I love this mural detail of Sinxay playing chess with the naga king. There’s a tension and elegance expressed in those outstretched arms, something very serious is happening. My congratulations to the artist!
We feature murals from three wats, Wat Chaisi, Wat Sanuan Wari, and Wat Photaram in Sinxay. Each wat provides different insights and perspectives into the Sinxay story. Wat Chaisi has the most mural details, they cover almost every inch of the outer and inner walls of the sim. Wat Sanuan Wari has perhaps the fewest mural details, but they are the most stylistic and are the ones often used to illustrate anything about Sinxay. Wat Photaram is furthest from Khon Kaen and less well known, but it’s interesting how just one outer wall is filled with scenes from Sinxay. You can see a partial view of the wall below and the entire view of Nak Valoonarat’s palace where Sinxay plays chess with the king. This scene can only be seen at this temple.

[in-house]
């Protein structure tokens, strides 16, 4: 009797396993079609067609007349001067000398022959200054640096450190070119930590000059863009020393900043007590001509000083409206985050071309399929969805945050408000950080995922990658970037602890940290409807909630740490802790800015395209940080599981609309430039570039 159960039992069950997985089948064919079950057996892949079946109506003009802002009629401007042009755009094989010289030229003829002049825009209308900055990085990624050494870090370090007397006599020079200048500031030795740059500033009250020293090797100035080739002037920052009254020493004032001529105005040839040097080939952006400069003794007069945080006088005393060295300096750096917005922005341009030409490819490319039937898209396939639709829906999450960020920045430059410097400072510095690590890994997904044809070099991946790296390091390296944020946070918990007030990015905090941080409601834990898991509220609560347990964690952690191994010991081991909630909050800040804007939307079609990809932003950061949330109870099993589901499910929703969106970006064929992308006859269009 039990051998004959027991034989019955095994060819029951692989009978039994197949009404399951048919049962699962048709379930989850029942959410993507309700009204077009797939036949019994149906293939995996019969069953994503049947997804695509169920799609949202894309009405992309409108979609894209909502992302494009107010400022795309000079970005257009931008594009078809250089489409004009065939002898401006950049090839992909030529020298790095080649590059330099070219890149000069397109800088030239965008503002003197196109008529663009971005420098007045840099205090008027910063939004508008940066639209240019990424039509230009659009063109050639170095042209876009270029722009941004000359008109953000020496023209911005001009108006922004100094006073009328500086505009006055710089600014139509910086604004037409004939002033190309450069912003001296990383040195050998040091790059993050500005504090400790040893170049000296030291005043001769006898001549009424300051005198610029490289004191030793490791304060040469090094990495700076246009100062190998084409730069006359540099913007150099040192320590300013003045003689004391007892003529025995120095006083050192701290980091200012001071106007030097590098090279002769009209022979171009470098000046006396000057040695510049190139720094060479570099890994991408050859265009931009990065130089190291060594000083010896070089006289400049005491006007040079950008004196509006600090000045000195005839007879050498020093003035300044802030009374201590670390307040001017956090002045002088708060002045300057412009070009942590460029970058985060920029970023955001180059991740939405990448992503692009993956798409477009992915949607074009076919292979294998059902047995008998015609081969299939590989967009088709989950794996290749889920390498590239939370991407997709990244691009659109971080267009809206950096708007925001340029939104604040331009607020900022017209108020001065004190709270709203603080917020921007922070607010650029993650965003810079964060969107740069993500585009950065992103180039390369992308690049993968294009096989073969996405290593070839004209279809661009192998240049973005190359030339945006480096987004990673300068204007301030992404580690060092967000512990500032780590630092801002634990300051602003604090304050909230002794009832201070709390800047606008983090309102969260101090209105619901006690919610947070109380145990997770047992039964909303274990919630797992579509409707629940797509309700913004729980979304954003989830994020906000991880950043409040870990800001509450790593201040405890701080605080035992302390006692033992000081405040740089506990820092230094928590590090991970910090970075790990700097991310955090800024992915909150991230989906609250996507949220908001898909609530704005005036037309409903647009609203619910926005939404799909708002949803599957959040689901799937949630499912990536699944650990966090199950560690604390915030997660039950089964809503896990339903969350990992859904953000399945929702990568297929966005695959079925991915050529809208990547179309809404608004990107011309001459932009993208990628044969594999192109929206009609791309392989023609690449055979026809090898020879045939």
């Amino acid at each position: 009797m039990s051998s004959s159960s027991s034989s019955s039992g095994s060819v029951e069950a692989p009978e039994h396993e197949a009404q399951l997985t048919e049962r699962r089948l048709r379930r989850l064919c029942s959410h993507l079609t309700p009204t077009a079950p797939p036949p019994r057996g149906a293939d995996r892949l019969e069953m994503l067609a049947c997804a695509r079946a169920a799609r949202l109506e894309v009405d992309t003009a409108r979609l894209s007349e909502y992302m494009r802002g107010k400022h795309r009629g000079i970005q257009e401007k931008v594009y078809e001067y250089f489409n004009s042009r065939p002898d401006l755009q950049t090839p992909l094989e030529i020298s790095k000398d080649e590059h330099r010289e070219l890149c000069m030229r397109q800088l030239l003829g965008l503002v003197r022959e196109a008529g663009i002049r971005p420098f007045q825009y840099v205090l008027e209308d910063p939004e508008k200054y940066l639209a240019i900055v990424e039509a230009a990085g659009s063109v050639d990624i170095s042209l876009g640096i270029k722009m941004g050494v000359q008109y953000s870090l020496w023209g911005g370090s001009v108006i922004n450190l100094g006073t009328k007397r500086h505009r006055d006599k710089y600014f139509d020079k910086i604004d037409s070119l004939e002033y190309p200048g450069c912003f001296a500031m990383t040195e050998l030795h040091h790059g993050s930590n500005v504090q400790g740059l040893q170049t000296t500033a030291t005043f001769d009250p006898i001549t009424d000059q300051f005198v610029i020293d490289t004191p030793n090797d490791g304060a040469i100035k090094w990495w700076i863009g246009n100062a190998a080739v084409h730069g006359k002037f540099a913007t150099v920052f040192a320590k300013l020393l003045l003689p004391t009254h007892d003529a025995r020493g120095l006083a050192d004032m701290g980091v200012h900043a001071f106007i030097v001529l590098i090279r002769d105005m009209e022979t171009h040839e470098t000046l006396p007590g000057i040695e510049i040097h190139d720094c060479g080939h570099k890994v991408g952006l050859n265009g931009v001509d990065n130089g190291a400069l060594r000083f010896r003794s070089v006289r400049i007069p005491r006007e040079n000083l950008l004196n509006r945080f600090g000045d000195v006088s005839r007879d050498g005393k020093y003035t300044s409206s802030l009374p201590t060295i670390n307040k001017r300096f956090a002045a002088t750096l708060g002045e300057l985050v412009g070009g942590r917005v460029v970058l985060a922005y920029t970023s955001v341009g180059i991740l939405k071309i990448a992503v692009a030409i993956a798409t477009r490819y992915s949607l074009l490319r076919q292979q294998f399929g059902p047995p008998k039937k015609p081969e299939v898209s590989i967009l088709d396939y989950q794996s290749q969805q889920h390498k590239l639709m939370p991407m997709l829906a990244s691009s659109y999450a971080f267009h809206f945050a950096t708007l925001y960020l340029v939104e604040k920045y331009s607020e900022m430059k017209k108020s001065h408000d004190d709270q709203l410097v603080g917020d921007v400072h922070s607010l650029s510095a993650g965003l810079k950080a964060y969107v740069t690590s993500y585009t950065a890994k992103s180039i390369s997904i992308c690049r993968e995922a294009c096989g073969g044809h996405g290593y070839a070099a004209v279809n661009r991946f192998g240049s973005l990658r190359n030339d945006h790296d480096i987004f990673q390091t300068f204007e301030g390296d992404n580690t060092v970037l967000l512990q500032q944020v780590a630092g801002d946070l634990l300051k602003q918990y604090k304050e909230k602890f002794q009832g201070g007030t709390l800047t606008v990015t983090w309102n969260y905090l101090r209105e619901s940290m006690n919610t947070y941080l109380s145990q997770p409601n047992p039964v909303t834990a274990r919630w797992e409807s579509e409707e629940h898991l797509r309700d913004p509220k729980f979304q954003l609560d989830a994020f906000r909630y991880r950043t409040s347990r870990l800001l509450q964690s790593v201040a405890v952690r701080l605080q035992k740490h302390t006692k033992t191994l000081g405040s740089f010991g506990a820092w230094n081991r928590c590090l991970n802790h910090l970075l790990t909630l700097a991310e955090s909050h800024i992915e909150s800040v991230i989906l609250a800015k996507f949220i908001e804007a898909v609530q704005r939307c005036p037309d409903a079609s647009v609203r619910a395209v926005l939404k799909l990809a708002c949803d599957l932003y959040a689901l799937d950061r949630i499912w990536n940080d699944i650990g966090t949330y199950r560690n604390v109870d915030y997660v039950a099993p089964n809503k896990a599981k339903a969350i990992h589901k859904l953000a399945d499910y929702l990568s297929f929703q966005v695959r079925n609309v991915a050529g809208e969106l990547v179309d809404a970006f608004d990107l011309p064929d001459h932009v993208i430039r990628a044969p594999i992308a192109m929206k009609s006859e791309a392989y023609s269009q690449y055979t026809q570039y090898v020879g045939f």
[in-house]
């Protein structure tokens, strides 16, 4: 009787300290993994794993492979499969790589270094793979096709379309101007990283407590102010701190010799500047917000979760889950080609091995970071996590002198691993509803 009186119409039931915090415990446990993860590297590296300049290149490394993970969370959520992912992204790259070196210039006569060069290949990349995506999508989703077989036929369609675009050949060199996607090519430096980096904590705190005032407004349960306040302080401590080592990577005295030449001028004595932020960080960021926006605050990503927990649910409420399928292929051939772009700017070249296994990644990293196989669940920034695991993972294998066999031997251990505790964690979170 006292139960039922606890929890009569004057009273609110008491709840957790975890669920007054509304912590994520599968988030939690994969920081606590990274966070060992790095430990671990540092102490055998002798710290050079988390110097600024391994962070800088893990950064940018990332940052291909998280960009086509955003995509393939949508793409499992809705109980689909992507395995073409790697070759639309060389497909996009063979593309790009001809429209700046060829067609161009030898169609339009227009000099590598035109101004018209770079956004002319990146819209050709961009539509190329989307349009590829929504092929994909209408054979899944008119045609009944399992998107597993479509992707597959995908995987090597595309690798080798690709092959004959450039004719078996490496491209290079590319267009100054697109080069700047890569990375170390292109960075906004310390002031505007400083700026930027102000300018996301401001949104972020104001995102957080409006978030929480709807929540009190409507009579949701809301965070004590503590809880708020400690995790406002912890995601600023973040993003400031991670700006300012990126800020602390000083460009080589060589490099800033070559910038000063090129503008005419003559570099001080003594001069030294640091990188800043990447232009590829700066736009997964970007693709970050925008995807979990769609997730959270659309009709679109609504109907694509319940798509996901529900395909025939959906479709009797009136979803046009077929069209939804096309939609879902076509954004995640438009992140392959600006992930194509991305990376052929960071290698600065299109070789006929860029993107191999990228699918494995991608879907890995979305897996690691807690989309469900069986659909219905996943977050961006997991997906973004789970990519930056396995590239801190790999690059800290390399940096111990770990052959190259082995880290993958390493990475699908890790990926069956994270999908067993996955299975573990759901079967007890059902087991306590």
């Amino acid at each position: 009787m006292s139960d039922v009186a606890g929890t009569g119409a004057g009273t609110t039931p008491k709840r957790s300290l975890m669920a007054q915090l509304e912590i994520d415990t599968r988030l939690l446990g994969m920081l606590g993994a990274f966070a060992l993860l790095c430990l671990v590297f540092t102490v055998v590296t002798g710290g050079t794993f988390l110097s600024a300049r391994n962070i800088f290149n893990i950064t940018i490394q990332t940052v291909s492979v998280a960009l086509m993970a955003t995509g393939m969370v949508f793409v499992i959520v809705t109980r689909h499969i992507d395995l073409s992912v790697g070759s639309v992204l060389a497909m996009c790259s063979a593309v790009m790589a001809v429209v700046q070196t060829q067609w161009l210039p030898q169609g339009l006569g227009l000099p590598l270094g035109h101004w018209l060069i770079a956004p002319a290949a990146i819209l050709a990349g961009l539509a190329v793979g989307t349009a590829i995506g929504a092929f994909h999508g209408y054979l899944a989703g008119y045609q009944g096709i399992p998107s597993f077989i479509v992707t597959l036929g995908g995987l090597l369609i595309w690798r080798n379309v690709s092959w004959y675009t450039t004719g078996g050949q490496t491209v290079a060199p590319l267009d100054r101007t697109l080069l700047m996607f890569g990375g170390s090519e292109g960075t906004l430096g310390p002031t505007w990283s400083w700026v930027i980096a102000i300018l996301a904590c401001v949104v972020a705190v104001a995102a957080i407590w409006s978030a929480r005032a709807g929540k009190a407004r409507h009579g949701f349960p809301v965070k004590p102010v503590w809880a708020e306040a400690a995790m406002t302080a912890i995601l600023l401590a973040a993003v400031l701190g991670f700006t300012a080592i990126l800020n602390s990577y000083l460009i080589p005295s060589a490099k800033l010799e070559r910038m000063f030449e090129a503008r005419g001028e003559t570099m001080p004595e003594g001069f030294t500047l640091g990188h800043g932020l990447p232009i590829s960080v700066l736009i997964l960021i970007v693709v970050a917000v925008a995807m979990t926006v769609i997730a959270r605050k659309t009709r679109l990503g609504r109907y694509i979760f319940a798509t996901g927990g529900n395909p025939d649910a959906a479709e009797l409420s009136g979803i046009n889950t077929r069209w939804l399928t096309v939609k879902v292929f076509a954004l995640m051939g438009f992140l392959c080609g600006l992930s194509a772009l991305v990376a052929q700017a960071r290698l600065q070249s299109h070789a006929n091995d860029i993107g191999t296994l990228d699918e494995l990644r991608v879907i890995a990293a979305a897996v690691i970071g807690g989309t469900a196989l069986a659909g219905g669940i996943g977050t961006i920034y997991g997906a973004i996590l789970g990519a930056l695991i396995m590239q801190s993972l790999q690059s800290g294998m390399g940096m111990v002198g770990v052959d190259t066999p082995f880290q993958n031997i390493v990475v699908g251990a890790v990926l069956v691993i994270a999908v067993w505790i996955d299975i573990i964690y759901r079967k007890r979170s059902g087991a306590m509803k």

In this mural detail, and as seen in the photo below, Sinxay is playing chess with the king as a ruse to try to bring Soumountha’s daughter, Sidachan, back to her. A number of years prior, the king had visited the kingdom of Nyak Koumphan and played chess with him. After winning three games he asked to marry their daughter, Sidachan, and the request was granted. I guess you can say it was karma that Sinxay’s winning three games then allowed him to request Sidachan be turned over to him so he could bring her back to Soumountha. Actually, he first bet his bow and arrows, and Sangthong transformed as a snail against Nak Valoonarat’s kingdom. The king bet his kingdom because he thought he could easily win against this young boy. When he lost his nobles told him he didn’t have to honor his bet, and that’s when Sinxay told him he would be happy if he just gave him Sidachan. This made the king more furious and led to an eventual battle against Sinxay, Sangthong, and later the khuts. The king lost and then readily surrendered Sidachan. Sinxay appreciated his sudden willingness to turn over Sidachan and complete change in attitude, and not being ruled by revenge or anger, Sinxay returned the kingdom to Nak Valoonarat after teaching him the dhamma.